Vadim Levental

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Vadim Levental (born 25 October 1981) is a Russian writer.

Biography[edit]

Vadim Levental was born in Saint Petersburg. Currently he is working as an editor in "Limbus Press" publishing house and executive secretary of National Bestseller literary award. In 2011 he authored the idea of "Literary Matrix" collection of short stories mentioned by Neva magazine as "perhaps the most successful literary projects of the last few decades".[1] Levental's debut novel "Masha Regina" was nominated for Russian Booker Prize and shortlisted by the Big Book award jury. According to the Guardian it is "a postmodern bildungsroman... filled with allusions to Russian literature and German philosophy".[2] Some critics consider Levental as one of the most prominent young Russian writers[3] and even "the unique hope of Russian novella"[4] referring to his second book, a short story collection entitled "House of Fears". English translation of "Masha Regina" was published in UK by Oneworld Publications in 2016.[5] In August 2016 the novel represented Russia at Edinburgh International Book Festival.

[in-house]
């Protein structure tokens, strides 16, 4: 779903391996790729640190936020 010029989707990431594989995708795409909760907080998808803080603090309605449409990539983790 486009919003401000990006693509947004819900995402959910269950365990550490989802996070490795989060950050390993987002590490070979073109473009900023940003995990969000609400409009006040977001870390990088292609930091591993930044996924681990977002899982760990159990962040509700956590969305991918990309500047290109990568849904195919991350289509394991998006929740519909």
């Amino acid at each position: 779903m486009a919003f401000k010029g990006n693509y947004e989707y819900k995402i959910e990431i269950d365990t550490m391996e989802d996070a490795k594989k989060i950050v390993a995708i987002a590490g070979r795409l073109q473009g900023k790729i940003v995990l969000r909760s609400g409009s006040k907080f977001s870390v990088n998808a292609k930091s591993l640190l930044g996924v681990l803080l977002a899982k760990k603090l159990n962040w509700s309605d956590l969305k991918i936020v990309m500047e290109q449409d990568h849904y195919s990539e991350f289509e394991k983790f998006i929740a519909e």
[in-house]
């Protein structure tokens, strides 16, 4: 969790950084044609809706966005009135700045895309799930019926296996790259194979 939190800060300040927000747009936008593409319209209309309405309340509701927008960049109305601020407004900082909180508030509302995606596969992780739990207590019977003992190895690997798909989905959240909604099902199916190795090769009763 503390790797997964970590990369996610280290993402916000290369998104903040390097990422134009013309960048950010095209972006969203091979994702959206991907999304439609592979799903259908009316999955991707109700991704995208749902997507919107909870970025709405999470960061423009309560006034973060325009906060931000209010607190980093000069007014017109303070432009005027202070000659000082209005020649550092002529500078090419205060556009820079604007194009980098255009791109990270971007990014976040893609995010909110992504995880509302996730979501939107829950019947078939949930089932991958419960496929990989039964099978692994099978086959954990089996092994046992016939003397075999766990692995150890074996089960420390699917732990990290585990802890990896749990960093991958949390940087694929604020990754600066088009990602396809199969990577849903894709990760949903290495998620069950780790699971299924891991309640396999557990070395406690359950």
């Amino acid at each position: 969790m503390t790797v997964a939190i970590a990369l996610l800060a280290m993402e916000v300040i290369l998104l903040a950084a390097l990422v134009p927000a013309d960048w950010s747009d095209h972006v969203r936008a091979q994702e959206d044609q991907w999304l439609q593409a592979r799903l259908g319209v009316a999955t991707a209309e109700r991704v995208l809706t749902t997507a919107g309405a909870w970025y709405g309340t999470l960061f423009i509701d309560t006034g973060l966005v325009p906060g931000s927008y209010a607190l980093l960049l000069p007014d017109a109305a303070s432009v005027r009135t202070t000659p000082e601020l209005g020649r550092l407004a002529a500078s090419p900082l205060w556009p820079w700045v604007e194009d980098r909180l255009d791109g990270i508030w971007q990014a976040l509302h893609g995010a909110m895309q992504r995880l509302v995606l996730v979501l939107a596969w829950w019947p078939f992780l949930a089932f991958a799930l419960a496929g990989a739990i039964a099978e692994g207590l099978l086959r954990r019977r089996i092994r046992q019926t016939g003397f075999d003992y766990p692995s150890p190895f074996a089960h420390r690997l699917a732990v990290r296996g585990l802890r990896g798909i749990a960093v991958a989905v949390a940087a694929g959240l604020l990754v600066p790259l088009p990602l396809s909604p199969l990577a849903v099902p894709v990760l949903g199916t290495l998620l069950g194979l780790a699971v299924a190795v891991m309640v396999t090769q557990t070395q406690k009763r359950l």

Quotes[edit]

"No matter who authored the Book of Genesis, he was just as wrong as the author of Capital: labor’s not a curse and not a joy, but a gift to the proletariat exiled from a futile paradise (because in the final reckoning, any tools of labor belong to God) and labor’s the only option for escaping existential horror". Vadim Levental, "Masha Regina", translated by Lisa Hayden, OneWorld Publications, UK, 2016.

References[edit]